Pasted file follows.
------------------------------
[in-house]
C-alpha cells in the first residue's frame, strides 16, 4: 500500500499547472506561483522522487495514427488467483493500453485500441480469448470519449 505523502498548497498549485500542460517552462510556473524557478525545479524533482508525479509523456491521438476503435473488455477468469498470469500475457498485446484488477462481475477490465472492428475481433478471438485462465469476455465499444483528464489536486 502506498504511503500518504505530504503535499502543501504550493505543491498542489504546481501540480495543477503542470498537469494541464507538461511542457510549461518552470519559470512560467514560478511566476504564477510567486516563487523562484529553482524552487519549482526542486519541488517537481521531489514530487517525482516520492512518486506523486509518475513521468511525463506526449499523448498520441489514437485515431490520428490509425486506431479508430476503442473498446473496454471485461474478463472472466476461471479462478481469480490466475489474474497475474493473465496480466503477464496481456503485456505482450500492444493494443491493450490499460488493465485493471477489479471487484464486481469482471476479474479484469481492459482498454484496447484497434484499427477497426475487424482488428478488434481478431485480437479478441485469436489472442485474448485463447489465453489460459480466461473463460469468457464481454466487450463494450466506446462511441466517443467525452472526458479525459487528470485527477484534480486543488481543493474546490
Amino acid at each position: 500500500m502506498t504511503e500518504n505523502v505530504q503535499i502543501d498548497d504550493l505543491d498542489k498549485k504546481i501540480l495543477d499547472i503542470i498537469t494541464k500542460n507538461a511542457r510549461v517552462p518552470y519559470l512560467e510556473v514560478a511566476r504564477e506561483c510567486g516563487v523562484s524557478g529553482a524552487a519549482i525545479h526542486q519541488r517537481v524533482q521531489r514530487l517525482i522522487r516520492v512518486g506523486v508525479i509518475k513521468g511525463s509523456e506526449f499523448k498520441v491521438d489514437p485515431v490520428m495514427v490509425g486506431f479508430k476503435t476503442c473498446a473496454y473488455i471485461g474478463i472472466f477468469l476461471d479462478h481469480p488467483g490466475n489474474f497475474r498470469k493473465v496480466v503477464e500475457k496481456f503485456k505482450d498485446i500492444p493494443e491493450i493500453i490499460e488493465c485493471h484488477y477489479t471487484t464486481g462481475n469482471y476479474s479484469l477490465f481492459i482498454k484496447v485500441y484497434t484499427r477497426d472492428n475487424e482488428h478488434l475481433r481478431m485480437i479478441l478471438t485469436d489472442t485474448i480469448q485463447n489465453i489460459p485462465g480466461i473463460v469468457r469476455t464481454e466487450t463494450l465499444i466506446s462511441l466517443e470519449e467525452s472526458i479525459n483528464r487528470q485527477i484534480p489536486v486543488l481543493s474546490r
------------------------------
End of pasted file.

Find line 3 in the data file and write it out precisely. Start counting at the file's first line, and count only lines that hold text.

Amino acid at each position: 500500500m502506498t504511503e500518504n505523502v505530504q503535499i502543501d498548497d504550493l505543491d498542489k498549485k504546481i501540480l495543477d499547472i503542470i498537469t494541464k500542460n507538461a511542457r510549461v517552462p518552470y519559470l512560467e510556473v514560478a511566476r504564477e506561483c510567486g516563487v523562484s524557478g529553482a524552487a519549482i525545479h526542486q519541488r517537481v524533482q521531489r514530487l517525482i522522487r516520492v512518486g506523486v508525479i509518475k513521468g511525463s509523456e506526449f499523448k498520441v491521438d489514437p485515431v490520428m495514427v490509425g486506431f479508430k476503435t476503442c473498446a473496454y473488455i471485461g474478463i472472466f477468469l476461471d479462478h481469480p488467483g490466475n489474474f497475474r498470469k493473465v496480466v503477464e500475457k496481456f503485456k505482450d498485446i500492444p493494443e491493450i493500453i490499460e488493465c485493471h484488477y477489479t471487484t464486481g462481475n469482471y476479474s479484469l477490465f481492459i482498454k484496447v485500441y484497434t484499427r477497426d472492428n475487424e482488428h478488434l475481433r481478431m485480437i479478441l478471438t485469436d489472442t485474448i480469448q485463447n489465453i489460459p485462465g480466461i473463460v469468457r469476455t464481454e466487450t463494450l465499444i466506446s462511441l466517443e470519449e467525452s472526458i479525459n483528464r487528470q485527477i484534480p489536486v486543488l481543493s474546490r